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Ceramics & Clays

Introduction

  • One of the largest groups of materials with the properties of non-metals and all are made  by firing or burning, often including silicates and metal oxides.

Raw Materials used in Ceramics

  • The traditional ceramics industry is largely based on various combinations of clay minerals, feldspar and silica.
  • The mineral raw materials used in the ceramic industry are mainly inorganic, non-metallic, crystalline solids formed by complex geologic processes.
  • Oxygen, silicon, and aluminium together account for90% of the elements in the earth’s crust, these, together with other minerals compounds of oxygen, constitute the greatest bulk of naturally occurring ceramic raw materials.
  • Clay Minerals
  • Talc and related Minerals
  • Silica  and Silicate Minerals
  • Feldspars and related Minerals.
  • Refractory Raw Materials

Types of Clay

  • Kaolin or China Clay
  • Ball Clays
  • Fire Clays
  • Flint Clays
  • Pottery Clays
  • Shale
  • Vitrifying Clays
  • Brick Clays
  • Slip Clays

Characteristics of Ceramics

  • Clays have  the ability to form clay-water composition and to maintain their shape and strength during drying and firing.
  • They fuse over a temperature range depending on their composition in such a way as to become dense and strong without losing their shape.

Traditional Ceramic Processes

1. Preparation of Raw Materials

  • Crushing
  • Grinding

2. Shaping Processes

  • Slip Casting
  • Plastic Casting

3. Semi-dry Process

4. Dry Process

New Ceramic Processes

1. Preparation of Raw Materials

  • Freeze Drying
  • Precipitation from solution

2. Shaping

  • Hot pressing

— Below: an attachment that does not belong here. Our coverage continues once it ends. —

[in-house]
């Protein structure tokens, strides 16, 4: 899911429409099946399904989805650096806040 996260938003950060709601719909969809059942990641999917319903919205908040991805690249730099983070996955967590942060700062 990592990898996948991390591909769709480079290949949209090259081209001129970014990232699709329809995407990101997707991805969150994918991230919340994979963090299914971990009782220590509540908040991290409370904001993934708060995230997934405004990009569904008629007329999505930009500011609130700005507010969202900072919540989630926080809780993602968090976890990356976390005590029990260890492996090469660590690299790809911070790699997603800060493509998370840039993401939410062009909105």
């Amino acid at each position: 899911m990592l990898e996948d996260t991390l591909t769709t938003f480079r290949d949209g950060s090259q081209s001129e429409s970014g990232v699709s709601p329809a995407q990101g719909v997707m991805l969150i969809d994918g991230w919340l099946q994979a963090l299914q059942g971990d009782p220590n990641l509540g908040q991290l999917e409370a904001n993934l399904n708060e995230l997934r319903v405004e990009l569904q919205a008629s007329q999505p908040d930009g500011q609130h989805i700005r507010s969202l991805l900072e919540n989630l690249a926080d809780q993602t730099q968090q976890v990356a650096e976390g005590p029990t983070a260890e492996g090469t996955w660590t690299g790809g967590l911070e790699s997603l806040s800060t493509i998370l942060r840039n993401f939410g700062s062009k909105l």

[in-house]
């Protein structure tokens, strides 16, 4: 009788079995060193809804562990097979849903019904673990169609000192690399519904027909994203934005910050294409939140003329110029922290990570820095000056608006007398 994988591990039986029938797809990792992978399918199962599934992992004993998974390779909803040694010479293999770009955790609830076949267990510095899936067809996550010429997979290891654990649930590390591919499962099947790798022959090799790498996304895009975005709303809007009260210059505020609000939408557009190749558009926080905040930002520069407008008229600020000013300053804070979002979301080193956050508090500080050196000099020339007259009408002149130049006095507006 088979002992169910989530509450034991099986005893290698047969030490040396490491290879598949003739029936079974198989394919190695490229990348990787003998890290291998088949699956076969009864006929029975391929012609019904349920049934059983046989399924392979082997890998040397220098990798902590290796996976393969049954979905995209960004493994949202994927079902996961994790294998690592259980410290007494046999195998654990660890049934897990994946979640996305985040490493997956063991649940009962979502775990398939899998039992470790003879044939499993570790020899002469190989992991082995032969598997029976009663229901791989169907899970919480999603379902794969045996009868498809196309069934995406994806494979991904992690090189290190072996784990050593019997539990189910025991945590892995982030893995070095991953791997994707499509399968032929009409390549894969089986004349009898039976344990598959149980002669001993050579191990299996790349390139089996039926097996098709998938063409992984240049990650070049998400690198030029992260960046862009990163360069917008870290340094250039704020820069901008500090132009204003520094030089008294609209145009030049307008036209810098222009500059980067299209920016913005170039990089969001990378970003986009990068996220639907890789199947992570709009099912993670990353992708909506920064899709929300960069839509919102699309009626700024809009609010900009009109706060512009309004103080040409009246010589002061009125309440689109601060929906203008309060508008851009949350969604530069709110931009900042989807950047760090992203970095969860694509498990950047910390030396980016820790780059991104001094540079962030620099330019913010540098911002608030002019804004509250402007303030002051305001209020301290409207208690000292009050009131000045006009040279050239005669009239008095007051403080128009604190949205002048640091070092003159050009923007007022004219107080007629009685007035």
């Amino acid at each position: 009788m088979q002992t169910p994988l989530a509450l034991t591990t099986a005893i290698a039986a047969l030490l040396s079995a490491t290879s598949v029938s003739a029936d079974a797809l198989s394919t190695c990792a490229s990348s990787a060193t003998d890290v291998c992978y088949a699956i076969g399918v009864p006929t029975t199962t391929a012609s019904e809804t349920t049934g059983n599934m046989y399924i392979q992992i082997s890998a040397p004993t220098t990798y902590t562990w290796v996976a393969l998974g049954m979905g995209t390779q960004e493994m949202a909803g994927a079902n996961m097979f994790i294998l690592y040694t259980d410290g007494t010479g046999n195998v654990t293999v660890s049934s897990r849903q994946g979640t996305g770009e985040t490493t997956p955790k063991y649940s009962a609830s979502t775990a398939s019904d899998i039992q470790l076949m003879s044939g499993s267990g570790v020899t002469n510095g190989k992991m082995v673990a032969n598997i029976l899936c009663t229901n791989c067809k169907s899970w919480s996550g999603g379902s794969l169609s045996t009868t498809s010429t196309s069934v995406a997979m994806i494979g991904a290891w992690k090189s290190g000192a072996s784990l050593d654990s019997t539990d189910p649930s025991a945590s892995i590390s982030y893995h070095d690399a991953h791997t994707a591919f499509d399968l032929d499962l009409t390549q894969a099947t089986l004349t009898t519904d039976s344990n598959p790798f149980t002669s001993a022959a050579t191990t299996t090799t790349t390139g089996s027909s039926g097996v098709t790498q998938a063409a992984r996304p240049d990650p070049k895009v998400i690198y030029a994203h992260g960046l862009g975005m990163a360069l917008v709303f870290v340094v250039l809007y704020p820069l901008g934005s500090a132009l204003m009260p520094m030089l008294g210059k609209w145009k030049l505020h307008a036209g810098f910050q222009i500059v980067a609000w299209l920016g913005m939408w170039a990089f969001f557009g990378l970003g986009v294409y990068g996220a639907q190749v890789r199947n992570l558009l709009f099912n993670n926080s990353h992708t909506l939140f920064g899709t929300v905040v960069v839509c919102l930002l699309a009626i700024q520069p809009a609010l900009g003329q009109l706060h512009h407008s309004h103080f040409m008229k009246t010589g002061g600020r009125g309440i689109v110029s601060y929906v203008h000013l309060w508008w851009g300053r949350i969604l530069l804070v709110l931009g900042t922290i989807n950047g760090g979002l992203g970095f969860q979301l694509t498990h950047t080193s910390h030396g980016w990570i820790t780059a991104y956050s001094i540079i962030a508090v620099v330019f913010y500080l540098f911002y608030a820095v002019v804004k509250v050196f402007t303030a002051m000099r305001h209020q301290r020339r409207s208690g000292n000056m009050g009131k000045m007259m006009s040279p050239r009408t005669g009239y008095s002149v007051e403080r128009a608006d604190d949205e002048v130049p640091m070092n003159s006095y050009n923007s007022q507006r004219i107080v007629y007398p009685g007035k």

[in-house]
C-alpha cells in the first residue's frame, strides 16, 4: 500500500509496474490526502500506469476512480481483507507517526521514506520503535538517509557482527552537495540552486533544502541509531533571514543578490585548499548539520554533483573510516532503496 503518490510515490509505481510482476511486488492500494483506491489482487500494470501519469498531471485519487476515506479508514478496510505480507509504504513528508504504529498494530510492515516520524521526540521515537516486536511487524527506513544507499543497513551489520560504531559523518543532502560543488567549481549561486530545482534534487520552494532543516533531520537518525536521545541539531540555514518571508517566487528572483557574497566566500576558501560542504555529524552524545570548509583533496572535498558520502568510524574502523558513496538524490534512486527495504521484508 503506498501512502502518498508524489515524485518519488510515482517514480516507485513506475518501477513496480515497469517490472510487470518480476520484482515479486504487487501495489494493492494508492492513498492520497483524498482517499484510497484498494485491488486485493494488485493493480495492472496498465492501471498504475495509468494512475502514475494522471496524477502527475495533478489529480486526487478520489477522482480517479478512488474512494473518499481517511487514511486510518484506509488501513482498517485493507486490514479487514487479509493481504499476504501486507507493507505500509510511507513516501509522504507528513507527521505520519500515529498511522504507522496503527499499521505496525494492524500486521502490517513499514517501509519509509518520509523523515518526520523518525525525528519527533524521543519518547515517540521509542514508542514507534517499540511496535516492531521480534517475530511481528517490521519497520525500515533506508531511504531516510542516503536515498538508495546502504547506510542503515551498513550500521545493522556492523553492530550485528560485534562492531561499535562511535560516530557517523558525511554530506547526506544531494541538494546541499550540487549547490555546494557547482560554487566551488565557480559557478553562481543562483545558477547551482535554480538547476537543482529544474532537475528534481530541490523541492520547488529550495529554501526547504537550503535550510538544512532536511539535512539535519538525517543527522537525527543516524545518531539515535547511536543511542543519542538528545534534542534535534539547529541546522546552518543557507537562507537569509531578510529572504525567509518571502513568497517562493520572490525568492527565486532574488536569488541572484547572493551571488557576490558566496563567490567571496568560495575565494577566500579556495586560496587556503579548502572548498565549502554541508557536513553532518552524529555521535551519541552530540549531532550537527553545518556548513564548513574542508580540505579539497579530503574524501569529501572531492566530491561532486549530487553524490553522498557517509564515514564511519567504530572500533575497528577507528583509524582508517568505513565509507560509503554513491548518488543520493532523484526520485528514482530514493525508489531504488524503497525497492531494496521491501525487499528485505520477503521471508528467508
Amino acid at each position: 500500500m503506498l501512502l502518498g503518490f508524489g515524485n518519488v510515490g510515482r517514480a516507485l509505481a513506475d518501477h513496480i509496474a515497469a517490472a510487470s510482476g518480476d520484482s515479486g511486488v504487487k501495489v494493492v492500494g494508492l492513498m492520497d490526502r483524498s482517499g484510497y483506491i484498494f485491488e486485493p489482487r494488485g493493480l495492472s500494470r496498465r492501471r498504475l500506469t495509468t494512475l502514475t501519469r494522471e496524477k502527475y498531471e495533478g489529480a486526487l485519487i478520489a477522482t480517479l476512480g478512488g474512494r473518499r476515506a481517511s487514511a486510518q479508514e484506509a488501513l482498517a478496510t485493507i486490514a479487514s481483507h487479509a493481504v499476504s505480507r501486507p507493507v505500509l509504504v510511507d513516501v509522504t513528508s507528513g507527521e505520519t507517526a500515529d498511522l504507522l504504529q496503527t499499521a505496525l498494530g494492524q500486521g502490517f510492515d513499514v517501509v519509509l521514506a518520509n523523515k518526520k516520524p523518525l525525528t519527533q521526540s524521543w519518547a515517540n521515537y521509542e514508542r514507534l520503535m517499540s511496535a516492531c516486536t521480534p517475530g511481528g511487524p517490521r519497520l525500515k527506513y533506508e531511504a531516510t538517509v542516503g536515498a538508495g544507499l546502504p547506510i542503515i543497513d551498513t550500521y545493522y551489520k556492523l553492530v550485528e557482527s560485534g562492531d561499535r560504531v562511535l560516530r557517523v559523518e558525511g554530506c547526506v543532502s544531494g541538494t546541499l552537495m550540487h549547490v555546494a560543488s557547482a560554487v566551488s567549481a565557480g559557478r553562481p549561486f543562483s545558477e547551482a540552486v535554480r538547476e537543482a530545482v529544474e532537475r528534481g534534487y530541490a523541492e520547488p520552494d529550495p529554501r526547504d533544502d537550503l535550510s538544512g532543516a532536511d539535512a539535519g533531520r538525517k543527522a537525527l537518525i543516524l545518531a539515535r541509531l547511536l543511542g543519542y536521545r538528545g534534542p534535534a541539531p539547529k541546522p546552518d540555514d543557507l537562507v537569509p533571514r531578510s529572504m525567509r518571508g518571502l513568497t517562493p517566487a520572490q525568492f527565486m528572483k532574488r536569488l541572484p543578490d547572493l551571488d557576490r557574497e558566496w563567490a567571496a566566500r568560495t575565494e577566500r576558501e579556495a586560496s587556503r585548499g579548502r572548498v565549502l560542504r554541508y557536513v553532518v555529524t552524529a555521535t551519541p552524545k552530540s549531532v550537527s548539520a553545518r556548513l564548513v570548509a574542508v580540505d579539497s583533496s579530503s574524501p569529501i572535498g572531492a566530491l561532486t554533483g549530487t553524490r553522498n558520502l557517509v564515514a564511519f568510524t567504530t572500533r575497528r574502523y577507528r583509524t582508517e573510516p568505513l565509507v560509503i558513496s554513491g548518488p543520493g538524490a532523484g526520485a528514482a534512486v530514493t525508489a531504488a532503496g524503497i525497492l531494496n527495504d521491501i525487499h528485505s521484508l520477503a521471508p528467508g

• Isostatic pressing
  • Doctor-blade process
  • Injection moulding

3. Sintering

  • To bond individual grains into a solid mass
  • To increase density
  • To reduce or eliminate porosity

4. Finishing

  • To increase dimensional accuracy
  • To improve surface finish
  • To make minor changes in part geometry

Why Ceramic materials are more better than others??

  • Cheap in terms of its starting materials.
  • Compared to metals, lightweight and retain their strength up to 1000oC where metals tends to fail.
  • They have electrical, optical, and magnetic properties of value in the computer and electronic industries.

Common Factors which Effects the Process

  • Oxidation
  • Decomposition reactions
  • Phase transformations
  • Trapped gases
  • Non uniform mixing
  • Over firing
  • Hot pressing

Uses

  • Structural clay products
  • Whitewares
  • Refractories
  • Glasses
  • Abrasives
  • Cements
  • Advanced ceramics

Clay

  • Clay is  formed by the decomposition of rock through the action of weathering.
  • Impurities, such as sticks and leaves are taken out and the clay is then packaged for our use.

Type of Clay

1. Attaching Clay

  • Scoring
  • Slip

2. Hand Building

  • Pinch Pots
  • Coiling
  • Slab Rolling

Scoring

  • Scoring is the best way of attaching one piece of clay to another.
  • If clay is not properly scored, it will fall apart either when drying or during the firing process.

Slip

  • Slip is liquefied clay.
  • Slip is applied to scored surfaces and acts as a sort of “glue” onto attach one piece of clay to another.

Pinch Pots

  • They are formed by quickly pinching and turning a kneaded ball of clay. One of the most simple hand building techniques.

Coiling

  • Coiling is an ancient hand building method in which walls are constructed with and rolled, rope-like pieces of clay. The joints are then smoothed over to create one solid piece.

Slab Rolling

  • Slab construction is another rand building technique, in which the clay is rolled out onto flat pieces. The slabs are usually an even, consistent thickness and are then cut, scored, slipped and joined together.

Stages of Clay

  • Slip
  • Plastic
  • Leather-Hard
  • Greenware
  • Glazeware
  • Kiln

Important Points

  • Clay can be no thicker then your thumb.
  • Wedge clay to remove air bubbles, achieve uniform consistency, and to line up the particles of clay.
  • Don’t glaze the bottom of a piece.
  • Clay dust can be harmful if you are exposed to it for long periods of time, so keep your area clean, clay scraps off the floor and clean with water and a sponge.
  • Trapped air can cause clay to explode. So hollow out sculptural forms and put needle holes from the bottom of a piece.

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